Mr. H, If we had a cartoonist as an Axionista I suspect he'd have to give you credits in the not too distant future! Thanks for sharing your experience. A mixture of frustration and surreal humor. I suspect far too many of these public forums offer some pretty interesting material.
    26 Apr 2013, 10:24 AM Reply Like
  • iindelco
    , contributor
    Comments (8848) | Send Message
     
    The BMS supplier on this project worked with Dr. Buiel on a past Axion HEV demonstration program so they should be somewhat familiar with Axion's product.

     

    Pg 14

     

    "The HEV project consists of retrofitted two Hybrid Civic vehicles with advanced lead acid batteries based on Axion PbC Technology.

     

    This project will be completed in conjunction with Provector who has already retrofitted Honda Civic vehicles with advanced lead acid batteries in the UK."

     

    http://1.usa.gov/RF5ETq
    24 Apr 2013, 05:33 PM Reply Like
  • snowbirdac11
    , contributor
    Comments (32) | Send Message
     
    iindelco
    Thank you for the link. Are there any reports/data/status on the retrofitted cars?
    25 Apr 2013, 06:35 AM Reply Like
  • iindelco
    , contributor
    Comments (8848) | Send Message
     
    Snowbird, Not that I've seen.

     

    For me this is one of the most maddening aspects of investing in Axion. They don't do a good job sharing follow up detail with investors.
    25 Apr 2013, 07:23 AM Reply Like
  • John Petersen
    , contributor
    Comments (29568) | Send Message
     
    While I am rarely critical, I don't think Axion does a good job of sharing any information with investors.
    25 Apr 2013, 10:39 AM Reply Like
  • Stefan Moroney
    , contributor
    Comments (2557) | Send Message
     
    "one of the most maddening aspects" ... Axion's lack of communication is borderline self destructive.
    25 Apr 2013, 11:07 AM Reply Like
  • iindelco
    , contributor
    Comments (8848) | Send Message
     
    I often wonder how much this has helped them in some areas and hurt in others. It's a balancing act for sure.

     

    Irrespective of this balancing act they can do better.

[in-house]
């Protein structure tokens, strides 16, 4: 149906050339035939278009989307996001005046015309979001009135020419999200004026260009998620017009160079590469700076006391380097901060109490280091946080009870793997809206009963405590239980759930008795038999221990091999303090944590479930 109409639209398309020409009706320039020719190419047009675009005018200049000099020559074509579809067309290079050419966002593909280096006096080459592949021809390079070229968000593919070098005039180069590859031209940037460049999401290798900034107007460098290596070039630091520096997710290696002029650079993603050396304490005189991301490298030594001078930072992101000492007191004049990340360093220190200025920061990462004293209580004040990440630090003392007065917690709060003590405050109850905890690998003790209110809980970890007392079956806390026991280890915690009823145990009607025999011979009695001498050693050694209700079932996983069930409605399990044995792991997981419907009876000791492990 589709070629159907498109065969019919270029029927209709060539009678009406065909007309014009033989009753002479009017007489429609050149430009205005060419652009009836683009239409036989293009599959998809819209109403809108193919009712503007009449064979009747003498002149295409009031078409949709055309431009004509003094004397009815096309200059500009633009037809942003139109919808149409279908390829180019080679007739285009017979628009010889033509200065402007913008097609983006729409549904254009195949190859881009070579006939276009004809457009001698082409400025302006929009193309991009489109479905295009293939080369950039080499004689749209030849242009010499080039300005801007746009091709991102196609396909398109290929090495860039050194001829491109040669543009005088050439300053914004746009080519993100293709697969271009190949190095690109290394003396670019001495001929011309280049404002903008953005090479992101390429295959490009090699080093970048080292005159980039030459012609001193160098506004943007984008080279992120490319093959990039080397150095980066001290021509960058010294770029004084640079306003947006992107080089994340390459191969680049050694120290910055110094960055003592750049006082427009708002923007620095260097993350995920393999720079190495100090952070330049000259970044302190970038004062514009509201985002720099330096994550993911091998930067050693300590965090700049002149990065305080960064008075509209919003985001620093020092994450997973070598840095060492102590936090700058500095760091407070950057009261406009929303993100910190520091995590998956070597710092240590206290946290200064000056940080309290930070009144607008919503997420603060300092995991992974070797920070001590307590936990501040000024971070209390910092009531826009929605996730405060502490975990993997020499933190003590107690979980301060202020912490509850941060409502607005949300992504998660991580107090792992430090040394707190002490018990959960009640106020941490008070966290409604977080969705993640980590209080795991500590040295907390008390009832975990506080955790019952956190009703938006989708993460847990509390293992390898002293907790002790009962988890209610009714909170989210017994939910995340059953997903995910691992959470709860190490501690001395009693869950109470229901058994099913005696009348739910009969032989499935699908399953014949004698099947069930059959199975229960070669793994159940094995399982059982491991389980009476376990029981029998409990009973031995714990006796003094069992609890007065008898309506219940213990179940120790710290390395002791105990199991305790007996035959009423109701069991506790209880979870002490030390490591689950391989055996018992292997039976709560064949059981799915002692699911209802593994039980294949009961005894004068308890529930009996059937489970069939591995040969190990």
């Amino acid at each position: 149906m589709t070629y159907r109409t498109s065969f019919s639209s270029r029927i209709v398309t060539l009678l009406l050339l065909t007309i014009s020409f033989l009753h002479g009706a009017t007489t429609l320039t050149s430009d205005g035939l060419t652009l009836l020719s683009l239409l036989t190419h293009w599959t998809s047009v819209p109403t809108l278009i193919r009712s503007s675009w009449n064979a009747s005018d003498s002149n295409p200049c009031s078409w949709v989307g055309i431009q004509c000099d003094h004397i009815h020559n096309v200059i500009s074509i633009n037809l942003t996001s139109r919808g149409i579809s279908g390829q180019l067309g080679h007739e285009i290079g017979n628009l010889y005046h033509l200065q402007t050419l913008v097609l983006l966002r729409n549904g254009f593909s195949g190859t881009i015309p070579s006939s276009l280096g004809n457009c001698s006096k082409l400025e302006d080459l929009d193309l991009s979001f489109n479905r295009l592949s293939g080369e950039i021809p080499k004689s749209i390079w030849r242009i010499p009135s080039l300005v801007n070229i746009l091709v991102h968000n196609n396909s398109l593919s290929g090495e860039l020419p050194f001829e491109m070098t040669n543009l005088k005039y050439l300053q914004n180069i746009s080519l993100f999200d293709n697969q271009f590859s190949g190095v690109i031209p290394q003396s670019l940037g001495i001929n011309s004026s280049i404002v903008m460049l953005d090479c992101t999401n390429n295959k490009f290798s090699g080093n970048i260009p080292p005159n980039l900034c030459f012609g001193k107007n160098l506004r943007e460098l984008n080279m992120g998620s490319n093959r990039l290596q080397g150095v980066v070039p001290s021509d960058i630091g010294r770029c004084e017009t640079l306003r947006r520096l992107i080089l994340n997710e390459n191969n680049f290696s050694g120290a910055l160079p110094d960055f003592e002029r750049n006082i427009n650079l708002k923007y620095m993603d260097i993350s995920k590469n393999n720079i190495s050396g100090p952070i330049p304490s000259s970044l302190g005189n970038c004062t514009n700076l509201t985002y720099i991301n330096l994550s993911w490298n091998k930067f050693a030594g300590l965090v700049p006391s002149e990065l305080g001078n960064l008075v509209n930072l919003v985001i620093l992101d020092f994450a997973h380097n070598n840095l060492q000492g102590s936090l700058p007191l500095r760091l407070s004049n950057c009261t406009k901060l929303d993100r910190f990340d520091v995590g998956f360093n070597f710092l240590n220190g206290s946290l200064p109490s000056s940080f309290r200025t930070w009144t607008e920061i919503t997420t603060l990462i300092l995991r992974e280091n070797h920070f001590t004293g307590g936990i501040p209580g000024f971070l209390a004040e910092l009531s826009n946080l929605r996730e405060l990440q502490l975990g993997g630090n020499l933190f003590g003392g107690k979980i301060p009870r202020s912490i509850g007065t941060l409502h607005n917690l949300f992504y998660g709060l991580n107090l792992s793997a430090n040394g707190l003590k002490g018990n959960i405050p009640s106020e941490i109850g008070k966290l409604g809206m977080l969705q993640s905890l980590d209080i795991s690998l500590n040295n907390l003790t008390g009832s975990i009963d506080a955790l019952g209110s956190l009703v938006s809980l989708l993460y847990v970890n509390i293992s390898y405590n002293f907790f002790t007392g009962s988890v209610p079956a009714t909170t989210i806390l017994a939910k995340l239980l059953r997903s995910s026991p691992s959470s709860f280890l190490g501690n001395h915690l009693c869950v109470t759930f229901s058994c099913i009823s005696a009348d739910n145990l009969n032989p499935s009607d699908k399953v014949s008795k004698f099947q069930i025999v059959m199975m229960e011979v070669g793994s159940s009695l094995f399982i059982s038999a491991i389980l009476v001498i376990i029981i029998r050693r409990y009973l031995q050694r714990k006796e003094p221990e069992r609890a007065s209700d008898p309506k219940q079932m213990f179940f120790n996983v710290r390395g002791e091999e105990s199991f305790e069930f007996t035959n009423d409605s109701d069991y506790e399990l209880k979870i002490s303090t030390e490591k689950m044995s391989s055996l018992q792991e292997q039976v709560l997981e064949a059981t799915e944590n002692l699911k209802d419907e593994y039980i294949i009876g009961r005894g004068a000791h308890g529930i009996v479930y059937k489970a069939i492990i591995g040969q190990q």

I sure as heck hope the board is getting everything so they can apply pressure in the right areas. Good management needs to get the right feedback all the way to the top. We as investors don't have a say in the case of Axion because we are pretty removed. I'd like to hope the board is working here.
    25 Apr 2013, 11:23 AM Reply Like
  • John Petersen
    , contributor
    Comments (29568) | Send Message
     
    My standard advice to clients has always been "take care of your business and let the market take care of itself." There are way too many companies that lurch from one press release to the next trying to support an overvalued stock price. That drill never turns out well.

     

    Cases like Axion where the market does not recognize the immense strides that have been made are rare. It's a very tough PR dynamic because of the conservative nature of Axion's customer base, but sooner or later something will happen that convinces the broader market that there's something extraordinary going on.
    25 Apr 2013, 11:42 AM Reply Like
  • Milhouse
    , contributor
    Comments (330) | Send Message
     
    Things are just getting worse for Exide:

     

    http://bit.ly/12j3eze

     

    California regulators on Wednesday ordered the shutdown of a battery recycling plant in Vernon for failure to control pollution at the facility.

     

    The plant has been operated under an interim permit for more than 30 years by Milton, Ga. battery maker Exide Technologies. It recycled about 22 million lead-acid automotive batteries annually.

     

    Exide Technologies had been operating the plant with an interim permit from the DTSC since 1981; it had applied for a full operating permit.

     

    Los Angeles City Councilman Jose Huizar, who represents residents in Boyle Heights near the Vernon facility, said he welcomed the DTSC’s decision. However, he said, “I do question why the company was allowed to operate with an interim permit for so long when a full permit would demand a higher level of specificity, which clearly is warranted in this case.”
    24 Apr 2013, 06:05 PM Reply Like
  • iindelco
    , contributor
    Comments (8848) | Send Message
     
    Psst, Over here. Don't put that junk in the trunk. ;)

     

    54.5 MPG Surprisingly Close But Demands Electrification, Experts Say

     

    " Hakan Yilmaz, chief engineer-gasoline systems at parts supplier Bosch, says larger vehicles will need that technology most.

     

    “When you get to large pickups and luxury-segment vehicles, all will need some sort of solution with electrification,” Yilmaz says. “With conventional-engine solutions, it is a very hard target to reach.”

     

    Christopher Thomas, vice president and chief technical officer at BorgWarner, thinks microhybrids will play the largest role of the three.

     

    “Very mild hybrids are the ones you are going to see out there in the market, because the electrical architecture of the vehicle does not require the safety connectors and (electrical) grounds that add cost to the system,” he says."

     

    http://bit.ly/12jQ98Q
    24 Apr 2013, 09:32 PM Reply Like
  • froggey77
    , contributor
    Comments (2791) | Send Message
     
    So now what will a passenger have to talk about?

     

    Virtual Backseat Driver May Ride Along With Your Next Vehicle

     

    http://bit.ly/XY0PZZ
    24 Apr 2013, 10:05 PM Reply Like
  • SMaturin
    , contributor
    Comments (2100) | Send Message
     
    Eyetalians with brass teslacles: